Aug 312011
 

Well, things are back to normal. My desktop computer here in Vienna is working again. I have a new graphics card (Nvidia GFX 560), memory is up to 8 GB, and instead of one almost full 2 TB drive for my images I have now two with plenty of space. Feels good 🙂

The image was not really taken in space and the rockets are not really rockets but rather dirt on the backside of a frosted glass pane. Still, the Song of the Day is “I Took A Trip On A Gemini Spacecraft” from the 2002 David Bowie album “Heathen”. Hear it on YouTube.

  10 Responses to “1776 – I Took A Trip On A Gemini Spacecraft”

  1. A pleasing image to be sure! Thanks…

    John

  2. Wow! 2 terabytes! 2 x 10^12 or 2^40 that is INCREDIBLE! 2,000,000,000,000 bytes of data or so. Yikes! I’ve not even filed up my 1/2 TB drive. But then again, I shoot lots of JPG. Cool shot, there. I like it! Glad to hear that you got your computer back together, upgraded, and running again.

  3. […] was just over at Andreas’s site and read his post, I took a trip on a Gemini spacecraft. In the post he mentions the fact that he has a 2 terabyte drive, almost full, and another new one […]

  4. I get that really uneasy feeling… sitting in a gemini spacecraft and seeing daisy flower petals sticking on the outside of the windows… really uneasy feeling. 🙂

    cheers
    ®

  5. Ah… and btw: buying 4 TB isn’t hard. Filling 4 TB isn’t really hard either. BUT… imagine how you will keep those 4 TB picture data backed up on a second drive AND make sure you can still read the data in a few years… this gets creepy. Data maintenance takes time and harddisks aren’t meant to be long term storage. How easy was it, to archive a film strip, compared to make sure your archived digital files can really (!) be accessed in a few years.

    • Not that hard either. I have two computers in two places, Vienna and Carinthia, currently with 4 TB each, and I keep them in sync by carrying incremental backups on a 500 GB USB drive. If the hardware in one place fails, I always get nervous though, and I try to get to safety as soon as possible. Sure, freak accidents could happen in two places, but I guess I can live with that risk.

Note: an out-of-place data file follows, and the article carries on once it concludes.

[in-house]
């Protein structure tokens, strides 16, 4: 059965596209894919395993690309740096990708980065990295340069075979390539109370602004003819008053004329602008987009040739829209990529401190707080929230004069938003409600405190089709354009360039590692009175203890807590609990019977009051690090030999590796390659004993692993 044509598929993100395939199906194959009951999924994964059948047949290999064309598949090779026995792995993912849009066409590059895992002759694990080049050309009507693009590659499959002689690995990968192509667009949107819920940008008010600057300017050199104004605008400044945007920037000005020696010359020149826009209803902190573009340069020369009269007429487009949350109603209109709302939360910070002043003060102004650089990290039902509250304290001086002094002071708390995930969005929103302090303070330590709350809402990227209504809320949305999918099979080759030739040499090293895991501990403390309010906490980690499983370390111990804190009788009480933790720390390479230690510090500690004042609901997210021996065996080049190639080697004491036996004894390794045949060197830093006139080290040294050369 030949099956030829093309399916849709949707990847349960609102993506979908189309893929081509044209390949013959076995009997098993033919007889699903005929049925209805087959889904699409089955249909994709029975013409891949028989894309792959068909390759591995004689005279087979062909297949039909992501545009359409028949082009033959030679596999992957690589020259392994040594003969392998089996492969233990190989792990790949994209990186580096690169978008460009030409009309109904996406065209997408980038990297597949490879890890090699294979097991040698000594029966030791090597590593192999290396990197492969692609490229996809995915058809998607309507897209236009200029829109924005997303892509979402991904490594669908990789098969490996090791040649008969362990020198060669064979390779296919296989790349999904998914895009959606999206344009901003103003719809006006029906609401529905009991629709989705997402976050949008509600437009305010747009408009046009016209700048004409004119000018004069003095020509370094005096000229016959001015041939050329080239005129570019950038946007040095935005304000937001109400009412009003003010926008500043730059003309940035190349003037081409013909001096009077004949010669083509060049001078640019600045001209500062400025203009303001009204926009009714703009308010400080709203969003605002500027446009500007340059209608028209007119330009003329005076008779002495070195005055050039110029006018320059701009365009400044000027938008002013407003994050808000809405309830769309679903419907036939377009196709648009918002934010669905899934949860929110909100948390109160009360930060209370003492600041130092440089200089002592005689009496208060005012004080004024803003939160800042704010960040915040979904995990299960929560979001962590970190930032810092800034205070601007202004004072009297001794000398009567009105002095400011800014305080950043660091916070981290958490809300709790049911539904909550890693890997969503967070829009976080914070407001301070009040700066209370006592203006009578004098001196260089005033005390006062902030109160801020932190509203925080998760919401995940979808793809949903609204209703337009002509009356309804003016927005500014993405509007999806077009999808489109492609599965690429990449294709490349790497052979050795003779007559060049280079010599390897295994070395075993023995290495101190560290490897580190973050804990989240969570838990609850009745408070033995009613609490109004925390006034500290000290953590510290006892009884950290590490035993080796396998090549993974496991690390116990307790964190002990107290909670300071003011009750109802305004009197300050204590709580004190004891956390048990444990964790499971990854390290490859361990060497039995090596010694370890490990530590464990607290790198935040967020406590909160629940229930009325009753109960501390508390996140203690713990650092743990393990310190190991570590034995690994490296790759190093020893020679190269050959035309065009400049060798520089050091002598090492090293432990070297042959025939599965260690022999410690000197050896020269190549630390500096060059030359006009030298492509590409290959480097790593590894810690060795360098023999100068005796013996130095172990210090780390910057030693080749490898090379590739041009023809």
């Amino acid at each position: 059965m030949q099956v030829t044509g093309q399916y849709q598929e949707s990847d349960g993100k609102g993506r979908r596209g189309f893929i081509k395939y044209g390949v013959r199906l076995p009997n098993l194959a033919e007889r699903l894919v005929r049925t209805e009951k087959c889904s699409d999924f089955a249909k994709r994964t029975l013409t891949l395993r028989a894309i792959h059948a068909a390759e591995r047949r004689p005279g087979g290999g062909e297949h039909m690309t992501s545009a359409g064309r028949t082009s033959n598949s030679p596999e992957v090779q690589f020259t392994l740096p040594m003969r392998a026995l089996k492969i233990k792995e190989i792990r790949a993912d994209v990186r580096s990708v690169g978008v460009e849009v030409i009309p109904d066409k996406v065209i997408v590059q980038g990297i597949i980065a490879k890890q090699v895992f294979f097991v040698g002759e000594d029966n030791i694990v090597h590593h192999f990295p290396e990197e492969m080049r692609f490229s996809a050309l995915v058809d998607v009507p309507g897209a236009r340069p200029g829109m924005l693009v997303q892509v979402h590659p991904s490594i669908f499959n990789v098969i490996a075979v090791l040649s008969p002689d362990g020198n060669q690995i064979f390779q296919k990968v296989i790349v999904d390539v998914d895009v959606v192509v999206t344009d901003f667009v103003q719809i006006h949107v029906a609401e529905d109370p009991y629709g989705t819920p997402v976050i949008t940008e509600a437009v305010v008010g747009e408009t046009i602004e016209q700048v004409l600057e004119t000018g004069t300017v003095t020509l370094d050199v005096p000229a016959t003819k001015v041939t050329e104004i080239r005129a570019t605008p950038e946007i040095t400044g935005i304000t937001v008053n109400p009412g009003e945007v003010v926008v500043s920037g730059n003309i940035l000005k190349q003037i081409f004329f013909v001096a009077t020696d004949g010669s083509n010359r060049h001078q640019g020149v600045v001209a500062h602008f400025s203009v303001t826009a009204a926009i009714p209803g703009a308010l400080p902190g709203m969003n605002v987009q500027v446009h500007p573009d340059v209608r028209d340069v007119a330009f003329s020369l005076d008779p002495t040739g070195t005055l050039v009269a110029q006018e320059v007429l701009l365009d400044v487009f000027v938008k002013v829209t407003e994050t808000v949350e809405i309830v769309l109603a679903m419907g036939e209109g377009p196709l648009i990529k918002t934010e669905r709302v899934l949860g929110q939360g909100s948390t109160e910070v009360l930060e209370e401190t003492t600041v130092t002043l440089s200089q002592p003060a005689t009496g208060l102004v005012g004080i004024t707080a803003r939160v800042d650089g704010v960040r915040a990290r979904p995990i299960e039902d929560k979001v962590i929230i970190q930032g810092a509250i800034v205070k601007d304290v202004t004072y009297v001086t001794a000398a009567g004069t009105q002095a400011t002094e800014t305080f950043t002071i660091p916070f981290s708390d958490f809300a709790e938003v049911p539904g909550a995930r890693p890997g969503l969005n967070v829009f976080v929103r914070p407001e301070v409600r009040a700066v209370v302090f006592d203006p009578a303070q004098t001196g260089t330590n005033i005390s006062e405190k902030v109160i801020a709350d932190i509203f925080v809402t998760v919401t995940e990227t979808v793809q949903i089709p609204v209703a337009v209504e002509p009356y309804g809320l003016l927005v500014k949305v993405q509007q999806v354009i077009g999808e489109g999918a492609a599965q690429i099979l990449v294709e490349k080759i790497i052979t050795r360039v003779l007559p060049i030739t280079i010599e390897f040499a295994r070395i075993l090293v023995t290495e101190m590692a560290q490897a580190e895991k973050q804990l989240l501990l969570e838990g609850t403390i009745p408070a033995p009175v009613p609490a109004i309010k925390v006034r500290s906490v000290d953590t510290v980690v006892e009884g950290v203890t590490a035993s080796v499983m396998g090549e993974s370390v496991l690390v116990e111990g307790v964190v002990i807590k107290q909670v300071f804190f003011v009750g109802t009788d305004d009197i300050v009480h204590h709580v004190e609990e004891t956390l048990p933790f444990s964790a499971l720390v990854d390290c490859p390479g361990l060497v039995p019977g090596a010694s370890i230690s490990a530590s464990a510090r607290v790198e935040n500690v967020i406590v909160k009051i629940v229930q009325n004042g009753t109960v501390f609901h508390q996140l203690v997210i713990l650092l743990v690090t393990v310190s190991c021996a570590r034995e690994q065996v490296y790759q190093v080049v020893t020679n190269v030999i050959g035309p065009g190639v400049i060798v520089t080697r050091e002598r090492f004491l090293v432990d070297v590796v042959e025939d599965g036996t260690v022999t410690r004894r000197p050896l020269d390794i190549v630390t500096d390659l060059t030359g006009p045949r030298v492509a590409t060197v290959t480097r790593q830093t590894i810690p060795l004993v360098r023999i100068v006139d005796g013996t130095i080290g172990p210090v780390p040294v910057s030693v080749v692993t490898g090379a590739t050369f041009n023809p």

If I wanted to, I could add a tad more safety by buying two additional drives, mirroring the two drives in one place, and storing the two extra disks at work. By doing this every few months, I could bring the risk down even more, at least for everything older than a few months. Hmm … not sure if the paranoia is warranted though.

  6. The mean time to failure isn’t measured in many years, Andreas. I have quite some experience in trying to use hard disks as long time archival. And “long” means 5 to 6 years. Many drives fail to even start, if you let them lie for two years. If you use them all the time, you should get used to copy the WHOLE shebang every few years. And if you keep them as RAW files, make sure you can still read those files in lets say, 10 years… meaning you need a software that can read them. There’s no guarantee in that.

    • Which is certainly true. I could convert my Nikon RAW files to DNG, thus making long-term accessibility slightly more likely. If only DNG had loss-less compression like NEF. My LX5 RAW files convert from 10 MB to around 30 MB. Yikes!

      • Interesting. But I think the DNG converter compresses files it creates. And it can also encapsulate the original file and generate a thumbnail. I’ve tried to convert compressed .PEF to .DNG and the new file is a few kB smaller.

        • The result may depend on multiple factors. One may be the actual camera. Some may compress, some not, for whatever reasons. The other thing may be the version of DNG. I require it to be compatible with Camera RAW 4.6, because that’s what I have with PS CS3. The compatibility requirement may inhibit compression. In any case, I do not embed the original RAW.

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